Communication Disabilities Access Canada (CDAC) is a Canadian, disability, non-profit organization, with charitable status. CDAC promotes social justice, accessibility and inclusion for people who have speech, language and communication disabilities. Our online resources and training programs can be used, with appropriate citations to advance awareness of the accommodations and supports people may require in order to have equal access to goods, services and opportunities in their communities.

COVID-19

CDAC recognizes that the implications of COVID-19 are serious for people who have disabilities that affect their communication. To help people communicate about and during Covid-19, we have compiled some resources that may be useful. We will do our best to add to these resources throughout Covid-19. We also suggest that you follow us on social media for updates.

See COVID-19 Resources

Communication

Communication is an interactive, two-way process that involves both understanding and being understood. Communication includes speech, gestures, body language, writing, drawing, pictures, symbol and letter boards, communication devices, as well as human services such as informal and formal communication assistance, sign language interpreting, captioning in real time etc.

Communication Access

Communication access refers to policies and practices within service entities to ensure that people understand what is said or written and can communicate what they want to convey in face-to-face and telephone interactions, teleconferencing, online learning, meetings, conferences, public consultations, reading (print, websites and digital), and writing (forms, signatures, surveys and notetaking).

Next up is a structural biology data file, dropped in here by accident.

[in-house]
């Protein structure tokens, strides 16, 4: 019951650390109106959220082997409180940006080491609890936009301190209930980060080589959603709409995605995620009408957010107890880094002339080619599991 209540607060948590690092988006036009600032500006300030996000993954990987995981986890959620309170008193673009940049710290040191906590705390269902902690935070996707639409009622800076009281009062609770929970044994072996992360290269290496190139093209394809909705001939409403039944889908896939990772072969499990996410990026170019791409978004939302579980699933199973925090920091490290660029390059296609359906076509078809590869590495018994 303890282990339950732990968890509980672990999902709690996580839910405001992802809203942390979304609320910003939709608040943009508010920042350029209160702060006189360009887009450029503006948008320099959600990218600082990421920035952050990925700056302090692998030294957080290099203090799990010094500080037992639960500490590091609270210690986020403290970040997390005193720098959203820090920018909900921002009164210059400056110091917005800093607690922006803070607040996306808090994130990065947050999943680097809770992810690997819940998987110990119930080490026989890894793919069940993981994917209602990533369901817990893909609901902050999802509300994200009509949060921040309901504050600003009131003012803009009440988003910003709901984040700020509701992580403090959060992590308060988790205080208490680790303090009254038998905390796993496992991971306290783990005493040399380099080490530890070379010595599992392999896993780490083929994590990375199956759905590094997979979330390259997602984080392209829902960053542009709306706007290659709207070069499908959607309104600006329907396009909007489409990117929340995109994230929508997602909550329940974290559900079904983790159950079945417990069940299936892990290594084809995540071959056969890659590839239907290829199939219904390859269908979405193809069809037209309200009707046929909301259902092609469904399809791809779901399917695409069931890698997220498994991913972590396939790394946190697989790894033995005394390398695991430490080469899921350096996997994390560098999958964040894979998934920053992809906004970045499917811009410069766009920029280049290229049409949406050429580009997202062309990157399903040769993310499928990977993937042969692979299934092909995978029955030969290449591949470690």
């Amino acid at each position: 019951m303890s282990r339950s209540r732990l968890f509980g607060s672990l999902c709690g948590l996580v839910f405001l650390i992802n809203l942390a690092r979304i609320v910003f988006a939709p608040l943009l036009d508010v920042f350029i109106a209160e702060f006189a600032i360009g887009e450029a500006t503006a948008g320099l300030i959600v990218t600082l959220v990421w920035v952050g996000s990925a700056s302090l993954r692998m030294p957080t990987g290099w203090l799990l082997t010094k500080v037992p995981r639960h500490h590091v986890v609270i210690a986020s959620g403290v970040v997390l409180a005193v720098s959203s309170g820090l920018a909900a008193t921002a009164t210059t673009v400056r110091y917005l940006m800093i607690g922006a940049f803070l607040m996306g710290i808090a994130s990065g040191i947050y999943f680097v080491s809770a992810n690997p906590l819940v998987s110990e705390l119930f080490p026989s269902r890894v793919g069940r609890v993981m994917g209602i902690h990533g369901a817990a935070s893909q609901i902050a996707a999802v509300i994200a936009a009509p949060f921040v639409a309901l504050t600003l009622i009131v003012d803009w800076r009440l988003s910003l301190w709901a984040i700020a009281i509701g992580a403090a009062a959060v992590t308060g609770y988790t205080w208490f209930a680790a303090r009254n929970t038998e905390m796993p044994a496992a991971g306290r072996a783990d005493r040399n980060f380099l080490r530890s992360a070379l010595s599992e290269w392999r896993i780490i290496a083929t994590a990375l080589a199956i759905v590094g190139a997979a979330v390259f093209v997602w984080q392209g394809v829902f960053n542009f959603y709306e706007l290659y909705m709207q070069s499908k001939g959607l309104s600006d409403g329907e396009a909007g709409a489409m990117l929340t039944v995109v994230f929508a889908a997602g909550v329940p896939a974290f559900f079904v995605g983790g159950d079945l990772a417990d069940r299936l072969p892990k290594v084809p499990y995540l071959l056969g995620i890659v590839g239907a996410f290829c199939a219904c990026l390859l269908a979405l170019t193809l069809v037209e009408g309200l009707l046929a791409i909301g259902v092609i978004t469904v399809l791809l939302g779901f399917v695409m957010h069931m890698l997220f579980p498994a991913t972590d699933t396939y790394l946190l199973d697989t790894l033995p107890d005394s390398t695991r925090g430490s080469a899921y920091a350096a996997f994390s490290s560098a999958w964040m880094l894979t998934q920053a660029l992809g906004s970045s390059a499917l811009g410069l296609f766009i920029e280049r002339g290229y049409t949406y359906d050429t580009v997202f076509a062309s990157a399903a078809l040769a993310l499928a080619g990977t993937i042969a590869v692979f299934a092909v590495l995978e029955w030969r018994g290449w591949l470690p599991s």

What we do

CDAC consults on communication accessibility policy and legislation, conducts research, and develops conceptual frameworks, resources and educational opportunities on a range of social justice, accessibility and human rights issues for people who have speech, language and communication disabilities.

People who have communication disabilities may have cerebral palsy, autism spectrum disorder, Down Syndrome, learning disability, intellectual disability, Fetal Alcohol Spectrum Disorder, traumatic brain injury, aphasia after a stroke, dementia, Amyotrophic Lateral Sclerosis (or ALS), Parkinson’s disease, or Multiple Sclerosis. We do not address the needs of people who are Deaf, deafened or have a significant hearing loss and who require sign language interpreting services as there are other organizations that do this.

Our online resources are used by many individuals and organizations to promote equal access to goods and services for people who have disabilities that affect their communication. Visitors to our website include people who have communication disabilities, family members, disability services, businesses and organizations, human rights agencies, government agencies, healthcare professionals, social service providers, capacity adjudicators, police, legal and justice services, accessibility policy makers, legislators, and communication clinicians.

We do not provide clinical communication services. To find out about communication clinical services, please contact your provincial Speech-Language Pathologist and Audiology Association.

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